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Biodiversity expert joins Africa staff

For more than 17 years, the Fossey Fund has been collecting extensive basic data on some of the animals and plants that share the forest with gorillas, as well as on some of the physical aspects of their habitat, since understanding their complex ecosystem is a crucial part of effective conservation. Our biodiversity program includes extensive data collection on golden monkeys, which are the only other primate in gorilla habitat, as well as bamboo (a key gorilla food plant), birds, wetlands in the forest, amphibians and more.

This spring, ecologist Dr. Yntze van der Hoek joined our field staff in Africa, to help us investigate even more species, and to bring this work to the next level of scientific inquiry, aiming toward reaching the sophisticated standards of our gorilla research program. This will include streamlining our data collection protocols and procedures, making sure that all of the work is prepared for publishing in the greater scientific world, and mentoring staff and students.

Dr. van der Hoek earned his Ph.D. in biology from the City University of New York, and also holds degrees in forest and nature conservation from Wageningen University and Research Centre in the Netherlands, with thesis fieldwork in Gabon and Kenya. Although he has an affinity for the study of birds, he’s also a specialist in statistical analysis, ecological modeling, analysis of large datasets, and other methods in quantitative ecology.

Dr. van der Hoek in the field

Asking important questions

“We are ready to start asking the big questions in the realm of biodiversity here, such as whether birds shift their ranges due to climate change, or what the species distribution in this habitat will look like in the year 2100.” All of this will support our gorilla research as well, he says.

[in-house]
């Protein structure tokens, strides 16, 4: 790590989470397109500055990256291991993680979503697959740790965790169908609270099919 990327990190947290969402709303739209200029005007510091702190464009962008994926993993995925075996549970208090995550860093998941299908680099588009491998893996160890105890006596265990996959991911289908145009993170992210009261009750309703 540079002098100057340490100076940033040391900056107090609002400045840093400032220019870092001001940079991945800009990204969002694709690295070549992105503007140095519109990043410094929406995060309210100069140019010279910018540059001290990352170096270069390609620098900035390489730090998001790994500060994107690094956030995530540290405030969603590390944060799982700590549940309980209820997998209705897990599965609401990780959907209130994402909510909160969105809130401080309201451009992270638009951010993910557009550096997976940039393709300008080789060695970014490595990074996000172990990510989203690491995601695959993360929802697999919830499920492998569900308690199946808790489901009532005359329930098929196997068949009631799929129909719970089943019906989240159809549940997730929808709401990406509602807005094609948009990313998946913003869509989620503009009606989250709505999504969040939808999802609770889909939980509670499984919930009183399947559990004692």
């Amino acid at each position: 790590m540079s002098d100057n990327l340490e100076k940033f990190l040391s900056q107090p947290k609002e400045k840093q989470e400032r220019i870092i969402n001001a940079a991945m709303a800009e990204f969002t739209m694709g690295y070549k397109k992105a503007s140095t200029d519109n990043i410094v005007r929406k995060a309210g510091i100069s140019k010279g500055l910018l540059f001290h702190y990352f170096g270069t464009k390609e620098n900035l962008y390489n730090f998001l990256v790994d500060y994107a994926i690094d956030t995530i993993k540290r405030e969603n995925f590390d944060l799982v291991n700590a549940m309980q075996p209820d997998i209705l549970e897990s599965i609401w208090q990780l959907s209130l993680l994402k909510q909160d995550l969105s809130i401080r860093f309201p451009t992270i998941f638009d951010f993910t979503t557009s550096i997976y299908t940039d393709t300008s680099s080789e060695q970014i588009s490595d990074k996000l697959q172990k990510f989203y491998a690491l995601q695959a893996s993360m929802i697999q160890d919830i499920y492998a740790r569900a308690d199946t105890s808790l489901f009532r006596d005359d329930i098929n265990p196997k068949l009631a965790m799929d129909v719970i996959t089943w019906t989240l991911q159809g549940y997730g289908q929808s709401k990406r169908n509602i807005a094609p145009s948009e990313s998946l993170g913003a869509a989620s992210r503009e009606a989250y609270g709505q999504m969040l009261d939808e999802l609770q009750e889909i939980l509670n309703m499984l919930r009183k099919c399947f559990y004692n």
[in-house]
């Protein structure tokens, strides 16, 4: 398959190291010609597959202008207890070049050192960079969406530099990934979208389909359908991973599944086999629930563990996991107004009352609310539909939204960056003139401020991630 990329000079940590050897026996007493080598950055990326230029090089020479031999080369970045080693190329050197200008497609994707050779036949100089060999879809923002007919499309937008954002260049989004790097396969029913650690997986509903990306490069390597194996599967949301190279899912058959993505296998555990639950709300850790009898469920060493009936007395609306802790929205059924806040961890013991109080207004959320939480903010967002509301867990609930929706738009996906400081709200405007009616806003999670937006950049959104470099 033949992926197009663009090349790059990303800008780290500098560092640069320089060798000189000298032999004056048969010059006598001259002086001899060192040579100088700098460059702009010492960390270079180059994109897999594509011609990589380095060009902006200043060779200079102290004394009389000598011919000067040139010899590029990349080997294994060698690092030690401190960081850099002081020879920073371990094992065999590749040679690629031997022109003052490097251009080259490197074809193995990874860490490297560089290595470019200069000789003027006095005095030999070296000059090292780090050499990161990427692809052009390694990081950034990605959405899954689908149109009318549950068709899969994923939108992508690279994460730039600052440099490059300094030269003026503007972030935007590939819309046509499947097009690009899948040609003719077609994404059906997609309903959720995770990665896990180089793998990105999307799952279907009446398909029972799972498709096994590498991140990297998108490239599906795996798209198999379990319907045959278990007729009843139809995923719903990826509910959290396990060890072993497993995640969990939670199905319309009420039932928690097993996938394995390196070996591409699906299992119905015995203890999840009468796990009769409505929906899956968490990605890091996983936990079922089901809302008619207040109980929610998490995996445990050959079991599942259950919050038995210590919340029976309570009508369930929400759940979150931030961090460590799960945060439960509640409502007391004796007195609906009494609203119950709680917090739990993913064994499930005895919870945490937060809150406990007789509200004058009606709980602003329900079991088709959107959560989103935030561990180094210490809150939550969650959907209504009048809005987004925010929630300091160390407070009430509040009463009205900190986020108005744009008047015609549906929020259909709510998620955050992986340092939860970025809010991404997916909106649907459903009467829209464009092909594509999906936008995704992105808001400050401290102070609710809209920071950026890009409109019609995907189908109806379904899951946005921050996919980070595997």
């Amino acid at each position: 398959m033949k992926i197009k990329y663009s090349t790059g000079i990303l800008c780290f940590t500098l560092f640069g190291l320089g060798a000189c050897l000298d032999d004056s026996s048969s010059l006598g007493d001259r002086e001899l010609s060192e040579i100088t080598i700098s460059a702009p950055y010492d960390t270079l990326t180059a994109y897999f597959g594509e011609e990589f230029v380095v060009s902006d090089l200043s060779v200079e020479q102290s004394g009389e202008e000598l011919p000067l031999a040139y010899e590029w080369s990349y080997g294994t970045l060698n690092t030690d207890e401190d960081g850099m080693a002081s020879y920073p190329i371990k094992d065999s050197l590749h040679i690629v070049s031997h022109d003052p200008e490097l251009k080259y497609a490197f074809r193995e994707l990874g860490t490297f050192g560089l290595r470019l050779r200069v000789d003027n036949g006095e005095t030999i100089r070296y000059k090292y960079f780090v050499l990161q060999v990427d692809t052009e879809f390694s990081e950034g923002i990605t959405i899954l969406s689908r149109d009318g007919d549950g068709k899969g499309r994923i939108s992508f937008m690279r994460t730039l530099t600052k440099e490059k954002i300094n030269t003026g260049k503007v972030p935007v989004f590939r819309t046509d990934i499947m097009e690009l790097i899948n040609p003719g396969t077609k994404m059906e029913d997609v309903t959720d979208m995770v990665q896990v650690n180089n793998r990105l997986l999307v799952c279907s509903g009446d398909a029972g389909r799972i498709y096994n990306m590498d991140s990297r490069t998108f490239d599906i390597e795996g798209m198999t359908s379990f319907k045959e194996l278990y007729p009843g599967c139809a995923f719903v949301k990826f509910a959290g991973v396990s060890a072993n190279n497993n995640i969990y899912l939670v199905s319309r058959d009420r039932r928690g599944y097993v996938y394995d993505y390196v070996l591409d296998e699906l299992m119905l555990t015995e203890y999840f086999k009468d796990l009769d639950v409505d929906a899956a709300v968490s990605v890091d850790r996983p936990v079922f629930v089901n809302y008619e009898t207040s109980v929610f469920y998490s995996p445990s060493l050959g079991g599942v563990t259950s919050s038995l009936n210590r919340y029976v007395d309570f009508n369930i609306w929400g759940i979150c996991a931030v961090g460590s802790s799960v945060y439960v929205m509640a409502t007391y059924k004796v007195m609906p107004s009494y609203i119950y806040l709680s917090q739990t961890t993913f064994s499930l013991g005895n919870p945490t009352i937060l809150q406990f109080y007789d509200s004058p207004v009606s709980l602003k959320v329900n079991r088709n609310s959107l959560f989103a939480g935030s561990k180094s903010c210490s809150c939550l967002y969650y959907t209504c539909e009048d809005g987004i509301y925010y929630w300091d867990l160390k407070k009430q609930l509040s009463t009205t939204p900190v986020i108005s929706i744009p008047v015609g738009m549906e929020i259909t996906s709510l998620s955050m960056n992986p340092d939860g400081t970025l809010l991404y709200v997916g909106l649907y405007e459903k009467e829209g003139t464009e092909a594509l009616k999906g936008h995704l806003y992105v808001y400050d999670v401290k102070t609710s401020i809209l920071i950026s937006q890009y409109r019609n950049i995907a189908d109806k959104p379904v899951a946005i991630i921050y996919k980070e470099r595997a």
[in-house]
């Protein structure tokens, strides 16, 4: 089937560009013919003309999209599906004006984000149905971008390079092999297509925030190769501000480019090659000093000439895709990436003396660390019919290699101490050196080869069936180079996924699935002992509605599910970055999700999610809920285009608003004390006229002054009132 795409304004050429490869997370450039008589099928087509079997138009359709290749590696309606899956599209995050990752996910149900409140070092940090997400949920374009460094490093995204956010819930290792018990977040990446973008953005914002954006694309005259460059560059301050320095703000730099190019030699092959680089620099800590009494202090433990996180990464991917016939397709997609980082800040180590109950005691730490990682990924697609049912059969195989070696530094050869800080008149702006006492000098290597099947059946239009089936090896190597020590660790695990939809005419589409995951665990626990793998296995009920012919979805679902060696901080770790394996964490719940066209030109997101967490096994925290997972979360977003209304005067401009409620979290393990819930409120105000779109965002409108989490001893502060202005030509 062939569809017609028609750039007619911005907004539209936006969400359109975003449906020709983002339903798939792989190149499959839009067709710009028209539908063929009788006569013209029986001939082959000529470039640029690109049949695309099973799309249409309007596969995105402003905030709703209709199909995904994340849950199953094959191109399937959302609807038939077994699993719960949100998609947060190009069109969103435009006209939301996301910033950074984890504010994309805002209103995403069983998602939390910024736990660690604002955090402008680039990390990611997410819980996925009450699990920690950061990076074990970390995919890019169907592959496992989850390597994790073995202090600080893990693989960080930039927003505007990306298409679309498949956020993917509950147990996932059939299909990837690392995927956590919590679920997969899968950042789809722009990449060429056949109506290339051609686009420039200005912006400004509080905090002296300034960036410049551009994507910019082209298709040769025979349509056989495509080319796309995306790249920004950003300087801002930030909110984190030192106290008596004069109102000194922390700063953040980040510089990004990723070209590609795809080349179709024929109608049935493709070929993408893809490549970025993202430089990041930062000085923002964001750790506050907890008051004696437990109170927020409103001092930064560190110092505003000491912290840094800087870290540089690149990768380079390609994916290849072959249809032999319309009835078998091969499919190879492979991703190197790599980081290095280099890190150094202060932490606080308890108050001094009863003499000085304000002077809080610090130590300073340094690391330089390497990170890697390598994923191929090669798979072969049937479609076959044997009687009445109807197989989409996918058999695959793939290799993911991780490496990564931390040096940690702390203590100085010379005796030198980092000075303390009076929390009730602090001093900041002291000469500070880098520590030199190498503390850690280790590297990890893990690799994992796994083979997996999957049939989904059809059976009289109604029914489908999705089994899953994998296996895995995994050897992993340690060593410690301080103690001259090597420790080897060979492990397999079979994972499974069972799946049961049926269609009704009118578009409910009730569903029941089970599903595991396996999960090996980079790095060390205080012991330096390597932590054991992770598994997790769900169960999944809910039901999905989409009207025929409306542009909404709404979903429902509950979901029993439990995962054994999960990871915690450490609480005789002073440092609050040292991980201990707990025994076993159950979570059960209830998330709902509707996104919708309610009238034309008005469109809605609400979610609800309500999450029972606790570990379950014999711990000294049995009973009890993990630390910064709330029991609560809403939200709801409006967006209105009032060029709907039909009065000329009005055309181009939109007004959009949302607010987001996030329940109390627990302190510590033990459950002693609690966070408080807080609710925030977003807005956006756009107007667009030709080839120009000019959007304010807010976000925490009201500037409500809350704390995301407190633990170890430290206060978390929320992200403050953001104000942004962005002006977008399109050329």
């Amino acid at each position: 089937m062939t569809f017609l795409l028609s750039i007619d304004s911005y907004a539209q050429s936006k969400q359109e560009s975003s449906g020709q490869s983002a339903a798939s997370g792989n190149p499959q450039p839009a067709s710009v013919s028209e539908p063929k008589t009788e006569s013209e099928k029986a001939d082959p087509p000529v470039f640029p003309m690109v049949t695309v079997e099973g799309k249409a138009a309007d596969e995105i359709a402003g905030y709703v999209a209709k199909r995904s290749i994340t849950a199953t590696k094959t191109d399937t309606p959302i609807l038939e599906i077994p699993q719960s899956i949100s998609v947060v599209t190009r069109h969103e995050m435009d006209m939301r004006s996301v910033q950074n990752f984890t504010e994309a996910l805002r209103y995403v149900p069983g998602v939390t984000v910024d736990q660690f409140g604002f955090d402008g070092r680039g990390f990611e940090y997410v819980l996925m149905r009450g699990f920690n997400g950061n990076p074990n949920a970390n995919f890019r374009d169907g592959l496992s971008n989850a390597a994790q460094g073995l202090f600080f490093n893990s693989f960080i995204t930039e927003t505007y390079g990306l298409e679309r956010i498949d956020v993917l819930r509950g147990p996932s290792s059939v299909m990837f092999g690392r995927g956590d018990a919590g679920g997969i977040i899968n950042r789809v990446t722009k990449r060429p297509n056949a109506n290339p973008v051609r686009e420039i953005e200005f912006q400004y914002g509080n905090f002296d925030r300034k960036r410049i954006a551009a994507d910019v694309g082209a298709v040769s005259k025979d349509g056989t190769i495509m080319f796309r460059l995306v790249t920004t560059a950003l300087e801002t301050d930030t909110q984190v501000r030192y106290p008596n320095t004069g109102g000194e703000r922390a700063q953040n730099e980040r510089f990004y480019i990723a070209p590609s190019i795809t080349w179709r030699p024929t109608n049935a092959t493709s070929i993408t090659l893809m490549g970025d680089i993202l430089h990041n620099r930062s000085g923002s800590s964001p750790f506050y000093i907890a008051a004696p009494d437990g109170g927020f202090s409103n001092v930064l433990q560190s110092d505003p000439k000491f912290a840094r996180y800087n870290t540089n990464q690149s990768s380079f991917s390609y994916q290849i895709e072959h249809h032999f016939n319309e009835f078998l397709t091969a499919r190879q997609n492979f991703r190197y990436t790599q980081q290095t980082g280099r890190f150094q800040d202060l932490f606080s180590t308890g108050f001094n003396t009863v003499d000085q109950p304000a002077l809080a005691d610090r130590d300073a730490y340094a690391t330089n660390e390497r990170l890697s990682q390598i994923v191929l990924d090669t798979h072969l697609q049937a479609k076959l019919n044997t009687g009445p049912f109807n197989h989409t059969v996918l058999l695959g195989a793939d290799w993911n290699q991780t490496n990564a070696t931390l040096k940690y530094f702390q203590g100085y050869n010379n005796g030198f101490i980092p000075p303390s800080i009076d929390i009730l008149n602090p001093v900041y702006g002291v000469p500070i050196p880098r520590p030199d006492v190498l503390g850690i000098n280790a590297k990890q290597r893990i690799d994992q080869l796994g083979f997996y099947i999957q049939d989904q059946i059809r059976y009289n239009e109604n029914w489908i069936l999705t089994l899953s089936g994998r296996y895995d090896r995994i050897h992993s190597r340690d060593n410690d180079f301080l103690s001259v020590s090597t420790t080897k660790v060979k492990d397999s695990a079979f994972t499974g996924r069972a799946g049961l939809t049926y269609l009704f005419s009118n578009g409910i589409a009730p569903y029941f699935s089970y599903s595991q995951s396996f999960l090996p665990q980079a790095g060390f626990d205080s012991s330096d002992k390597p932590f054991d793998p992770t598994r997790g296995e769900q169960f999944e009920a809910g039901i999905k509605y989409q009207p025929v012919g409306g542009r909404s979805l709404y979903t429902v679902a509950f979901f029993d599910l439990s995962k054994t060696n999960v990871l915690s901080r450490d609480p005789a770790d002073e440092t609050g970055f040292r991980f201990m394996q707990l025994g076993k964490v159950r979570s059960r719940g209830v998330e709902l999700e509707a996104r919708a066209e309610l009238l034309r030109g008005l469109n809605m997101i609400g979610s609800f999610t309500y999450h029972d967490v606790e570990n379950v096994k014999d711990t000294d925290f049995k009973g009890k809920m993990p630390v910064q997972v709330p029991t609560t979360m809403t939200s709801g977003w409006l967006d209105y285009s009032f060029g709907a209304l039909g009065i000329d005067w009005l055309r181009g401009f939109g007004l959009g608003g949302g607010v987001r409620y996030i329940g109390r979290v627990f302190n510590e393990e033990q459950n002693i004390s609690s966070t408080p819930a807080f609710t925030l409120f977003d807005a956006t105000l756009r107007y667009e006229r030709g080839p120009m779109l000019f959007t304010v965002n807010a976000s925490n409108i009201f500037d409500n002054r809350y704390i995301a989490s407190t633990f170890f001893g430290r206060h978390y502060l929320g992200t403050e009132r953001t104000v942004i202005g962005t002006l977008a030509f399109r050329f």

“Everything is important in terms of what we need to learn about the natural history of this Albertine Rift ecosystem,” says Dr. van der Hoek, whose prior job was in Ecuador, one of the most biodiverse regions on earth.  “Some of the species here are unique to the Albertine Rift, and yet we don’t even have basic information on them. There are also probably undescribed species out there, especially among the insects, fungi, and plants. The opportunity for learning novel things about ecology is much higher here than in most other places!”

“But the most important thing to consider about this gorilla habitat is not that there is so much biodiversity, but that all these species are packed into a very small protected area. This presents a tremendous overall conservation challenge,” he adds.

The streaky seedeater (Crithagra striolata) is a common species in Volcanoes National Park, home of the mountain gorilla. It is an important disperser of seeds, including berries of Rubus shrubs. Rubus, in turn, is an important food plant for mountain gorilla. (Photo by Dr. van der Hoek)

Educating, training and mentoring too

Although he’s only been with the Fossey Fund a few months, Dr. van der Hoek is already working with some of the University of Rwanda students who conduct research with us each year, helping them with statistics and quantitative analysis in their projects. He’s also providing seminars for staff and helping with the writing, preparation and placement of scientific articles. Soon he will start a journal club, in which staff will gather to learn about research going on in related ecological fields from around the world.

Connecting with the Fossey Fund’s community programs is also high on the list of his goals, he says. And, of course, seeing the gorillas! “Dian Fossey and the gorillas were something I knew about growing up, and working on the ground with the Fossey Fund is an exciting opportunity to also try and make a tangible difference in conservation.”